Emotional Eating Article

Millions of Americans struggle with emotional eating. Instead of honoring our emotions, we often may find ourselves indulging in fast food, devouring an entire bag of M&M’s without even realizing it, or simply munching continuously throughout the day.

Why do we turn to food when uncomfortable emotions come up, like when we’re worried about that nerve-racking presentation we have scheduled next week? Why does self soothing with a rich and flavorful piece of chocolate cheesecake sound so pleasurable? The answer is simple: because it tastes good and feels good! At least for awhile…

Emotional eating is when one turns to food for emotional reasons rather than in response to physical hunger. One uses food to make oneself feel better or perhaps to distract oneself from uncomfortable feelings, such as shame, fear, sadness, anxiety, anger, etc. All of us emotionally eat from time to time. That’s normal. However, emotional eating becomes a problem that needs to be addressed when it becomes a recurrent pattern or a main source of self soothing. After one has emotionally eaten or binged on food, feelings of regret and shame often follow. This can lead to a cyclical effect in which emotional eating causes guilt and shame, which causes more coping and soothing with food, which causes even more guilt and shame, and so on.

A client of mine shared this powerful and insightful quote describing their experience with emotional eating:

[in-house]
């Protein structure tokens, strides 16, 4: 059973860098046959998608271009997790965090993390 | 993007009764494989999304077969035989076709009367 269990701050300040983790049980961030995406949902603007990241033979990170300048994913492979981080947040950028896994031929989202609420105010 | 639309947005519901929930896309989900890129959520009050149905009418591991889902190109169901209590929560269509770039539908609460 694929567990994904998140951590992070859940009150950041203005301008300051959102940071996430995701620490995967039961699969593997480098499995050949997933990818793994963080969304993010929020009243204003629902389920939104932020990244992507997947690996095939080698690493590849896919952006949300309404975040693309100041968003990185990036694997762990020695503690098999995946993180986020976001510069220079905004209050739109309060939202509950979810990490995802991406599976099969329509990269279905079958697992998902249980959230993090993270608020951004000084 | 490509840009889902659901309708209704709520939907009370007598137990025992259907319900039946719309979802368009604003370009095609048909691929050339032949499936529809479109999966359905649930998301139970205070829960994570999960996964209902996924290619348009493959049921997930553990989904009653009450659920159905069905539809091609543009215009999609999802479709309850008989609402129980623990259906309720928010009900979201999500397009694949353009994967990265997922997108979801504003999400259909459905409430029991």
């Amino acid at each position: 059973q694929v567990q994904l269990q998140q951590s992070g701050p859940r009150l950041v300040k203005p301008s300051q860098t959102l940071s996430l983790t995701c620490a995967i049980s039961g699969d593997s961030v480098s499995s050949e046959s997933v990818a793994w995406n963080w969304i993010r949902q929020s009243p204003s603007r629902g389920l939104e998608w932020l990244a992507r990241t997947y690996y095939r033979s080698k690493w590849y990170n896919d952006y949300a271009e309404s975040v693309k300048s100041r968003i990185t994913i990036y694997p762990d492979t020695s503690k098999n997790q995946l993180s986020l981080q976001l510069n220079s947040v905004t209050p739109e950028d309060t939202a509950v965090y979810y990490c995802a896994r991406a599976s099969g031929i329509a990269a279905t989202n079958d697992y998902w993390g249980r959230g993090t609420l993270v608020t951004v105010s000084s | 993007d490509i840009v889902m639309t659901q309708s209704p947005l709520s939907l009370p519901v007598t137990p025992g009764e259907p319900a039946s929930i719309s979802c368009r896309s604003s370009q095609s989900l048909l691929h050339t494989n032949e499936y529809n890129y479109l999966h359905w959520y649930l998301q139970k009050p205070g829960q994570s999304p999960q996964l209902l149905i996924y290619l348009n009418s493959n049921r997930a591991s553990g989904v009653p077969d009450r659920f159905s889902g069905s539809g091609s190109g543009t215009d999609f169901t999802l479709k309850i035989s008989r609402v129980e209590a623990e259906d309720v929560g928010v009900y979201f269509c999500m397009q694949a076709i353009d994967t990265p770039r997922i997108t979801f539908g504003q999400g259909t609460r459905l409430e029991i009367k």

“Sometimes you feel so totally worthless, or abandoned, or alone. So there’s food. There is always food. You can’t be a failure at eating. Food has so many good memories – it’s a living metaphor for love and nurturing. So you eat. You really eat. Even when you feel so out of control, you can eat. So you do. Food never abandons you.”

As you can see, food played an important role in my client’s life. Food was reliable. It was comforting. It was accepting. Food was always there for my client. So, you can imagine how scary and uncomfortable it may be to look beneath the surface and begin the hard work of redefining your relationship with food. I love doing this work with clients so they can become free from disordered eating habits.

Below are several questions to help assess for emotional eating:

  1. Do you find yourself eating regularly when not physically hungry?
  2. Do you make yourself sick because you feel uncomfortably full after eating?
  3. Would you say that food dominates your life?
  4. Do you sneak food or hide food?
  5. Do you worry you have lost control over how much you eat?
  6. Do you feel guilt or shame after eating?

If you answered “yes” to two or more of the questions, you may want to consider counseling. Please feel welcome to contact me at 913-859-9993 or epottertherapy@gmail.com if you have any questions or want to schedule an appointment. I look forward to hearing from you!

Emily Potter, MS, LMFT

Please note the quote from my client was used with written permission.
Source: SCOFF Questionnaire